Helen: That almost sounds the opposite of what you’re talking about. We have to pay attention and clear things away so we can really listen to the person.

Now you’re saying in conversations that we not only have to listen for our agenda, but we have to look all around, really notice and be very sensitive to what else is happening, such as just a little tear. Thank you for that.

Now we’re paying attention to everything about the other person. What else is part of compassion that we can bring?

Dr. Lown: I said at the beginning that compassion kicks in in the presence of empathic concern if you value the welfare of that other person. Sometimes we are in such a hurry to get on with the diagnosis, the treatment plan, or implementing treatment that we don’t always pay attention to how our assumptions are influencing our interactions.

Sometimes assumptions, misperceptions or not fully understanding a patient’s context can drive us to ignore other kinds of issues that might be important in creating a differential diagnosis. We need to learn how to bring conscious awareness how our assumptions, stereotypes and unconscious bias may actually be leading to errors in diagnosis and bias in treatment.

We know that exists. We can train ourselves to stop and ask ourselves a few questions like, “What do I think is going on here and why do I think it’s going on? Why am I thinking that X is the proper diagnosis or Y is the proper treatment?

“Could there be another alternative? Is the patient, by telling me these symptoms and concerns in a particular way, really trying to tell me something else about who they are and what’s worrying them?”

As another example, I have often taught from this transcript of a conversation where a young woman is coming in concerned about some headaches and she’s just had a little baby. The clinician just doesn’t hear her concerns that this could be something serious and that she’s alone with this baby.

None of the questions include, “Why are you alone? Do you have any support? Is there a partner around? Are you trying to manage all of this yourself? Why are these symptoms so significant and problematic to you?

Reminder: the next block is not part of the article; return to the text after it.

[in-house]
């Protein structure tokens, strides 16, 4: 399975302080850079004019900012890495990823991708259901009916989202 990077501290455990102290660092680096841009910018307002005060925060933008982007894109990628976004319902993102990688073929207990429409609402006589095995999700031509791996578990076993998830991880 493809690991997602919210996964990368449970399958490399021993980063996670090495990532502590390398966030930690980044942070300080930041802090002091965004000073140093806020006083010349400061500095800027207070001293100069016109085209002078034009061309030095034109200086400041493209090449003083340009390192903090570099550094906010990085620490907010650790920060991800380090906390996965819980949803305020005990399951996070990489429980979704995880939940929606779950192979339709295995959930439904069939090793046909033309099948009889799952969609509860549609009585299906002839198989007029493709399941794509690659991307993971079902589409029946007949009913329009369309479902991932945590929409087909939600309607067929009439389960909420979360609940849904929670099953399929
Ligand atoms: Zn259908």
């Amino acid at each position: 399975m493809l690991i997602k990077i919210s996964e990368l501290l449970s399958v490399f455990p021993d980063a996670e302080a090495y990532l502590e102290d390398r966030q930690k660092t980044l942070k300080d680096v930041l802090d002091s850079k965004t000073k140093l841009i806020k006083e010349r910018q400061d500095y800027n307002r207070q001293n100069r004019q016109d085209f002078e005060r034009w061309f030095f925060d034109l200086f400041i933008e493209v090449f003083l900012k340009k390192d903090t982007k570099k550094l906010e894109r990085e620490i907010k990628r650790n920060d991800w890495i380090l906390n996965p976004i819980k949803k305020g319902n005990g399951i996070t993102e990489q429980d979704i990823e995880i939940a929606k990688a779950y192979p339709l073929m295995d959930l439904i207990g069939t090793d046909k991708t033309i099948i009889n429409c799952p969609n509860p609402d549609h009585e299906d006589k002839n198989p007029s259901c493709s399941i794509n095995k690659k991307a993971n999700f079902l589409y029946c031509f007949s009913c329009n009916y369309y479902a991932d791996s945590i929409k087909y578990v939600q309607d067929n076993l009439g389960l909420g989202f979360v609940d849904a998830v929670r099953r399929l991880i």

“Of course, the symptoms could be significant because they’re painful or uncomfortable, but what else could be happening that might be important for me to know?” It’s important because this compassionate conversation may illuminate a completely different diagnostic possibility or a more patient-centered treatment plan.

Helen: I hope that we can all add a dose of compassion to our teaching. There’s obviously so much to it. You’ve been working at this for years. You talk about teaching others, and you watch a lot of videos and study this. We can’t capture everything about compassion in these few minutes. How can people learn more and improve their practice of their communication?

Dr. Lown: There are several options. First of all, people can go to Schwartz Center Rounds if their hospital, community center or whatever their group is offering them because it is a place to hear the perspectives of other colleagues and peers. Anyone who touches the care of a patient in a given organization can go to these. It’s very helpful and you can learn strategies there.

Helen: Thank you. We will have the link to The Schwartz Center on the Health Literacy Out Loud website.

Dr. Lown: There are other programs and courses available. The American Academy on Communication in Healthcare offers courses and there are wonderful online resources available. There are classic textbooks on patient-centered medicine and the patient-centered method of interviewing. I think also looking for role models, watching, and getting some coaching and feedback on your communication style and approach is extremely helpful.

Helen: Thank you. You are a role model for all of us lighting the way about demonstrating concern, acting on it and championing what Ken Schwartz said was so important. Thank you so much for speaking with us in Health Literacy Out Loud.

Dr. Lown: Thank you for having me, Helen. As always, I appreciate the work that you do.

Helen: Thank you. I learned so much from Dr. Beth Lown about compassion and how it fits into great health communication. But health literacy and good communication like this isn’t always so easy. For help clearly communicating your health message, please visit my health literacy consulting website at www.HealthLiteracy.com.

While you’re there, please sign up for the free enewsletter, What’s New in Health Literacy Consulting. New Health Literacy Out Loud podcasts come out every few weeks. Subscribe for free to hear them all. You can find more information along with important links at the Health Literacy Out Loud website, www.HealthLiteracyOutLoud.org.

Did you like this podcast? Even better, did you learn something new? If so, tell your colleagues and friends. Together, let’s let the whole world know why health literacy matters. Until next time, I’m Helen Osborne.